what about the master compressor/limiter ?

    anyway I have a personal ergonomical problem with this : I always prefer my pads on the right. this may be a deal breaker for me. can’t wait to test one in real though. I hope the local shops in my city will have this machine quickly.

  • Anton Kozlov

    Sorry if this is a dumb question – can you edit parameters for the individual steps in the sequencer, and if so, to what extent? ie. change the volume, attack/decay etc…

  • Lukasz

    Pioneer joke. 16 steps hahaha
    The funnyest things are pads to play just 16 steps lol.
    I gues next step is going to be 1 step sequencer, that is good for techno it will force Dj-s to make les mistakes. Or maybe thats to much just go back to your play button and think you are musician.

  • Aiki

    As a rampant finger drummer I’m really interested in this. I do have a few questions though.

    1. How good are the pads in terms of sensitivity? Will I be able to do subtle drum rolls etc?
    2. Will we be able to layer samples on a single pad MPC 1000 style? If not why not?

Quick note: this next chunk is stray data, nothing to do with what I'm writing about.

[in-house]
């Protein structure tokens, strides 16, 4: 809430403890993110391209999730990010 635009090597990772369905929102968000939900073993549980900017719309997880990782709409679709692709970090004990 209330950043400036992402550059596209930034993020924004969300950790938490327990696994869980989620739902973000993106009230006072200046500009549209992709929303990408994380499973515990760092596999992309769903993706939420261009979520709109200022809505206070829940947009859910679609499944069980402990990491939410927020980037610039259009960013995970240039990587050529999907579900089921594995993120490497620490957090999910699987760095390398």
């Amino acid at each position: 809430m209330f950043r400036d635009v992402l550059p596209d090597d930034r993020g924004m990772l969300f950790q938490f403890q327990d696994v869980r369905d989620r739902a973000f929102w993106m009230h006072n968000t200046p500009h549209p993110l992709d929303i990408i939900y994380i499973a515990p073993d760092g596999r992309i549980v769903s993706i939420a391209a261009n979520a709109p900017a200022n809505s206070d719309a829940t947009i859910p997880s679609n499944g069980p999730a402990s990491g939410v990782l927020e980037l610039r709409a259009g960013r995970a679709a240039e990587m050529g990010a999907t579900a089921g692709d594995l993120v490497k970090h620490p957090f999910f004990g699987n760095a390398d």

3. Will I be able to send pad velocity/pressure to things like filter, FX send etc? Take a leaf from the analog RYTM perf mode here Pioneer.
    4. Will there be any routable lfos or other mod routings for FX and so on?
    5. When is the damn thing out so I can test it in the flesh πŸ™‚

  • Erick Morißon

    1600 Euro for a looper playback.LOL !get lost dsi with your crazy price for rich bitch

  • Can’t believe this one completely passed by me without noticing. You’ve been very early reporting about this thing and now it’s out there and we even know what’s planned for the next couple firmware updates. With MIDI out coming, this could become the machine Akai never made after they discontinued the original MPCs. But let’s wait, what *exactly* those updates will mean in reality.